Ever been legally exported by Peru—potential purchasers should exercise the greatest caution, demanding a complete legal pedigree for any such items for sale. MOST PEOPLE would expect Peru’s parched coast to be a jungle, like the Pacific coasts of Colombia and northern Ecuador. One reason for the anomaly: the Peru (Humboldt) Current, which flows northward from the Antarctic, working a sea change over virtually everything. Surface winds chilled by the ocean are trapped beneath the warmer air above the coast, thus inhibiting rainfall. From the east the Andes block rain-laden clouds coming out of the steaming Amazon basin. The result: Most of the coast records only a few inches of rain in each decade, if that.
Prevailing winds from the south drive surface waters offshore, causing cold water to up well from the ocean depths. The plankton that permeate these waters attract vast swarms of small fish called anchovetas, or anchovies, which in turn attract millions of seabirds, whose droppings over the centuries coated offshore islands with guano hundreds of feet thick. A century ago, before the wide-scale use of man-made fertilizers, guano was the primary export of Peru. More recently, Peruvians turned to catching the anchovetas themselves for use as fish meal to be sold as animal feed. Never known as world-class fishermen, Peruvians, by the early 1960s, surpassed Japan, China, the Soviet Union, and the United States to rank as the leading fishing nation.
But overfishing combined with warm-water invasions of the cold upwellings have lately caused the whole web to unravel. By the early 1970s the anchovetas had diminished drastically, as had most of the seabirds that lived on them. Peru’s fish-meal industry suffered a near collapse. While sharp restrictions on fishing have revived anchovy stocks somewhat, only time will tell if they can restore themselves to their previous numbers. ALL NIGHT LONG the dogs barked in Ayacucho. An old saying has it that dog’s bark the night before an earthquake—which only added to my sleeplessness that Good Friday morning.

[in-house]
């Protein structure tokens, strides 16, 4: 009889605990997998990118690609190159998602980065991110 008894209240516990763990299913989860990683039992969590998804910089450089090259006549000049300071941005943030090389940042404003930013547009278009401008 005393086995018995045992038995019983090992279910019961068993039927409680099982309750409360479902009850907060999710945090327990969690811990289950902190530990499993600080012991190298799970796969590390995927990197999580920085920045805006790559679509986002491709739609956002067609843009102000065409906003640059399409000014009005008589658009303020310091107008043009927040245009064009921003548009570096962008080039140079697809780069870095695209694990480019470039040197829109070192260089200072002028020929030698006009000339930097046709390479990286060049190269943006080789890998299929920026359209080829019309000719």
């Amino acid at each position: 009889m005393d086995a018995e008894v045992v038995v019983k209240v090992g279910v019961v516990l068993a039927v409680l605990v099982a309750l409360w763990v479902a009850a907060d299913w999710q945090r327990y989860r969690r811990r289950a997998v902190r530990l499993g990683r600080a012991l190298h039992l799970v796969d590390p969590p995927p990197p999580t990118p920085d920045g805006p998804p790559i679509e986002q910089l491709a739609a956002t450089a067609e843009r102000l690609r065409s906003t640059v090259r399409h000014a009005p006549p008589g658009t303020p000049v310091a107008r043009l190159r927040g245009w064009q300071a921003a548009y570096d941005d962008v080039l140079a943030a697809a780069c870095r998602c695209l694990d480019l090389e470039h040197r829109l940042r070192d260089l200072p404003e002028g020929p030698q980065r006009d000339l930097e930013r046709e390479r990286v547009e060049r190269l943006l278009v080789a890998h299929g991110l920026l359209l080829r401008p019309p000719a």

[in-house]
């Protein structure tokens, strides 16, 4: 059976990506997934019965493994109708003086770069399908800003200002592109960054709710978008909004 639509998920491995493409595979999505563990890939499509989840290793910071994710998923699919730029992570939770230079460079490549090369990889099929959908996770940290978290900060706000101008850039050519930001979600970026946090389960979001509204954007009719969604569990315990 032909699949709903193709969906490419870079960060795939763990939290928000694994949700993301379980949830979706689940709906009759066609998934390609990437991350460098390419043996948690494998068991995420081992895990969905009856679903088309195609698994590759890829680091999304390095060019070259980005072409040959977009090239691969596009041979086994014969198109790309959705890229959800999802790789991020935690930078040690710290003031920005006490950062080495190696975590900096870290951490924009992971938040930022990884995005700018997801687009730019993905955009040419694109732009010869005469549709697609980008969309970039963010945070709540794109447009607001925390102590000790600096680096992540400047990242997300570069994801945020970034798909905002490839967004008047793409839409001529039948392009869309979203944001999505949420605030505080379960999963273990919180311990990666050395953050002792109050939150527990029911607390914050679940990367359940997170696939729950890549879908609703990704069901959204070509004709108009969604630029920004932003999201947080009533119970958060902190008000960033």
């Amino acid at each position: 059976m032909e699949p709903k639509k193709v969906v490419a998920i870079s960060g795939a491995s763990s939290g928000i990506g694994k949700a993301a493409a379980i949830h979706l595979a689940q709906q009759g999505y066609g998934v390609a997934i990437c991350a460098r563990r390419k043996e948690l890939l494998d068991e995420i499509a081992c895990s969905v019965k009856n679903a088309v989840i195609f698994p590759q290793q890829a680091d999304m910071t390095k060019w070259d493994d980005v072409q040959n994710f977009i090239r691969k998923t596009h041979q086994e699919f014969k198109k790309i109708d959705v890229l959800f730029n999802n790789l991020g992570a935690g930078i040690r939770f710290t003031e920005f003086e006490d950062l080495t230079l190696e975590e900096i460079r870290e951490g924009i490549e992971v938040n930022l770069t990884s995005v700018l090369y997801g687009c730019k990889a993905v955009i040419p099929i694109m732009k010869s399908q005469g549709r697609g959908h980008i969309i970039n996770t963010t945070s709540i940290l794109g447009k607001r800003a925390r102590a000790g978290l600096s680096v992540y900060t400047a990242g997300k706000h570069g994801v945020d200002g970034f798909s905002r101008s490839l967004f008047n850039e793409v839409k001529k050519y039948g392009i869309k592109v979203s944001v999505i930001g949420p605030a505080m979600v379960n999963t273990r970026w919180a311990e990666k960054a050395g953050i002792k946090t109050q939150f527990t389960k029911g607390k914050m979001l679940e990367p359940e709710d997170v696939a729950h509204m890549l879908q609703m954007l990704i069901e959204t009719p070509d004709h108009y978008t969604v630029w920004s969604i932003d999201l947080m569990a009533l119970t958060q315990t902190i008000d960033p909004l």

I had arrived the previous evening in this city of the Andes, noted for its Holy Week ceremonies, after a battering 12-hour drive up from Maracas on the coast. Along precipitous dirt tracks hardly wider than our little Toyota Land Cruiser, my guide, Tony Luscombe, and I had snaked ever upward from sea-level desert to ear-popping Andean heights above 15,000 feet. Several times downward-hurtling buses and trucks had loomed suddenly out at us from around blind mountain curves.
Damage in the city itself was slight, unlike the nearby villages where eight persons were killed by the quake and a dozen more were injured.time Tony had somehow managed to swerve away from onrushing traffic without plunging us thousands of feet into the beautiful chasm we could see below. Crosses routinely set up at curves marked points where unluckier travelers had made that final plunge.
Fortunately, I’d been too sick to pay close attention. A cold chicken sandwich, eaten in Paracas the night before, had set off a tumult in my insides. Compounding my problem was soroche—altitude sickness—a constellation of miseries including dizziness, headache, fever, and stomach-curdling nausea. Now, wrapped like an Inca mummy in my sweat-soaked bed sheets, I roused to a knock at my hotel-room door. It was one of the bellboys, bearing a cup of coca-leaf tea—a popular antidote for soroche.